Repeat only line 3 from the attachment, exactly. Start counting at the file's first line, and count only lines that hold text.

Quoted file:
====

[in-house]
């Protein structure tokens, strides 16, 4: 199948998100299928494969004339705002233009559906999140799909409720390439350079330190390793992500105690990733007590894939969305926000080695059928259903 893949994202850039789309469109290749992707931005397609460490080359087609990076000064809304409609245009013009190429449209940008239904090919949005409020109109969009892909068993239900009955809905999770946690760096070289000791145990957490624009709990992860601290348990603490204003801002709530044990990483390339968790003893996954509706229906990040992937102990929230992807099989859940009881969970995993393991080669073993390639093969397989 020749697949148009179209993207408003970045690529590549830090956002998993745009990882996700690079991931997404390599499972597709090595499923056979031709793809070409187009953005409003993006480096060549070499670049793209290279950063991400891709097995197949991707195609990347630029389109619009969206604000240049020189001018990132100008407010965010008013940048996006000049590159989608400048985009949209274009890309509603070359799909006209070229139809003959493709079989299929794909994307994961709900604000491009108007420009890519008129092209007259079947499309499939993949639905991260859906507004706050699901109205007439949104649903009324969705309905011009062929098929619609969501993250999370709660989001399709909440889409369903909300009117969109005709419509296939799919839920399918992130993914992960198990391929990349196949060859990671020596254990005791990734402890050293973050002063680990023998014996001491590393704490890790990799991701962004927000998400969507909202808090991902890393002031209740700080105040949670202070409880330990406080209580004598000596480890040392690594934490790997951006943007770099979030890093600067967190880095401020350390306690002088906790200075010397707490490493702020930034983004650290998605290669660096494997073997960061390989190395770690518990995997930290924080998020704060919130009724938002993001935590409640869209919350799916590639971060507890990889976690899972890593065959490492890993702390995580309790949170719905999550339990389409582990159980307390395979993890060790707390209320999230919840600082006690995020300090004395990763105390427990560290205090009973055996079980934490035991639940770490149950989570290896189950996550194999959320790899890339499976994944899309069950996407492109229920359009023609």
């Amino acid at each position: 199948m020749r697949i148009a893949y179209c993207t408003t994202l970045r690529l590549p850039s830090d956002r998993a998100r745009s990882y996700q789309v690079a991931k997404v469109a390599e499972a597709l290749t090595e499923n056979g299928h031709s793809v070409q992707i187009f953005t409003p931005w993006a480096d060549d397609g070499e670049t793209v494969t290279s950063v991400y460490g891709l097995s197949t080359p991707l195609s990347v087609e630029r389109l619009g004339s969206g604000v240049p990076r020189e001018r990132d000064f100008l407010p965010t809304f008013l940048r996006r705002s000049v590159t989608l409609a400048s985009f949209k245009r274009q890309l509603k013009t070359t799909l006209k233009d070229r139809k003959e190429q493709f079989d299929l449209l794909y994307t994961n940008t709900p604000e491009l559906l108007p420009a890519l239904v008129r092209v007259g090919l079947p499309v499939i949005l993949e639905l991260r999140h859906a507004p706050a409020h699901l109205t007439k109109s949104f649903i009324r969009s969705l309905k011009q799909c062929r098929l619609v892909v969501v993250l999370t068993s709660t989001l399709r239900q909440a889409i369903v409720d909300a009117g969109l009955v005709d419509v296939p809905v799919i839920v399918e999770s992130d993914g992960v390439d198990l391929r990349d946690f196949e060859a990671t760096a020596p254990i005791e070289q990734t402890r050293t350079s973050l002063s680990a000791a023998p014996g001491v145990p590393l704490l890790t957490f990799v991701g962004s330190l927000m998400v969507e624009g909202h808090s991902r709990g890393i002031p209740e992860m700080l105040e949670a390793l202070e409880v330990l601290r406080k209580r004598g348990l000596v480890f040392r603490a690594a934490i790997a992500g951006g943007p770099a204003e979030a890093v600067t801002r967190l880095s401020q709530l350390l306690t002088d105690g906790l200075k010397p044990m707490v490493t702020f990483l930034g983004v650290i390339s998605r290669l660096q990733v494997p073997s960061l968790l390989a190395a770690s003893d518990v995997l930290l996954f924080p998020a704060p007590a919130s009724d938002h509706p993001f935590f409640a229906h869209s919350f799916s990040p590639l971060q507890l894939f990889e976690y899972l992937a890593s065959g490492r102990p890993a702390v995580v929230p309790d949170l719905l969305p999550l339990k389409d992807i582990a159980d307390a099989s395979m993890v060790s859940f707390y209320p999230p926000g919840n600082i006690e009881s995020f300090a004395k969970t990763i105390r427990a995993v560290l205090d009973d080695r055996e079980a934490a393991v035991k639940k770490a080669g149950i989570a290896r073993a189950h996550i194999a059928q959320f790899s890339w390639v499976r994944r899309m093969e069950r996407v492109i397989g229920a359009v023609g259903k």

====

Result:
């Amino acid at each position: 199948m020749r697949i148009a893949y179209c993207t408003t994202l970045r690529l590549p850039s830090d956002r998993a998100r745009s990882y996700q789309v690079a991931k997404v469109a390599e499972a597709l290749t090595e499923n056979g299928h031709s793809v070409q992707i187009f953005t409003p931005w993006a480096d060549d397609g070499e670049t793209v494969t290279s950063v991400y460490g891709l097995s197949t080359p991707l195609s990347v087609e630029r389109l619009g004339s969206g604000v240049p990076r020189e001018r990132d000064f100008l407010p965010t809304f008013l940048r996006r705002s000049v590159t989608l409609a400048s985009f949209k245009r274009q890309l509603k013009t070359t799909l006209k233009d070229r139809k003959e190429q493709f079989d299929l449209l794909y994307t994961n940008t709900p604000e491009l559906l108007p420009a890519l239904v008129r092209v007259g090919l079947p499309v499939i949005l993949e639905l991260r999140h859906a507004p706050a409020h699901l109205t007439k109109s949104f649903i009324r969009s969705l309905k011009q799909c062929r098929l619609v892909v969501v993250l999370t068993s709660t989001l399709r239900q909440a889409i369903v409720d909300a009117g969109l009955v005709d419509v296939p809905v799919i839920v399918e999770s992130d993914g992960v390439d198990l391929r990349d946690f196949e060859a990671t760096a020596p254990i005791e070289q990734t402890r050293t350079s973050l002063s680990a000791a023998p014996g001491v145990p590393l704490l890790t957490f990799v991701g962004s330190l927000m998400v969507e624009g909202h808090s991902r709990g890393i002031p209740e992860m700080l105040e949670a390793l202070e409880v330990l601290r406080k209580r004598g348990l000596v480890f040392r603490a690594a934490i790997a992500g951006g943007p770099a204003e979030a890093v600067t801002r967190l880095s401020q709530l350390l306690t002088d105690g906790l200075k010397p044990m707490v490493t702020f990483l930034g983004v650290i390339s998605r290669l660096q990733v494997p073997s960061l968790l390989a190395a770690s003893d518990v995997l930290l996954f924080p998020a704060p007590a919130s009724d938002h509706p993001f935590f409640a229906h869209s919350f799916s990040p590639l971060q507890l894939f990889e976690y899972l992937a890593s065959g490492r102990p890993a702390v995580v929230p309790d949170l719905l969305p999550l339990k389409d992807i582990a159980d307390a099989s395979m993890v060790s859940f707390y209320p999230p926000g919840n600082i006690e009881s995020f300090a004395k969970t990763i105390r427990a995993v560290l205090d009973d080695r055996e079980a934490a393991v035991k639940k770490a080669g149950i989570a290896r073993a189950h996550i194999a059928q959320f790899s890339w390639v499976r994944r899309m093969e069950r996407v492109i397989g229920a359009v023609g259903k």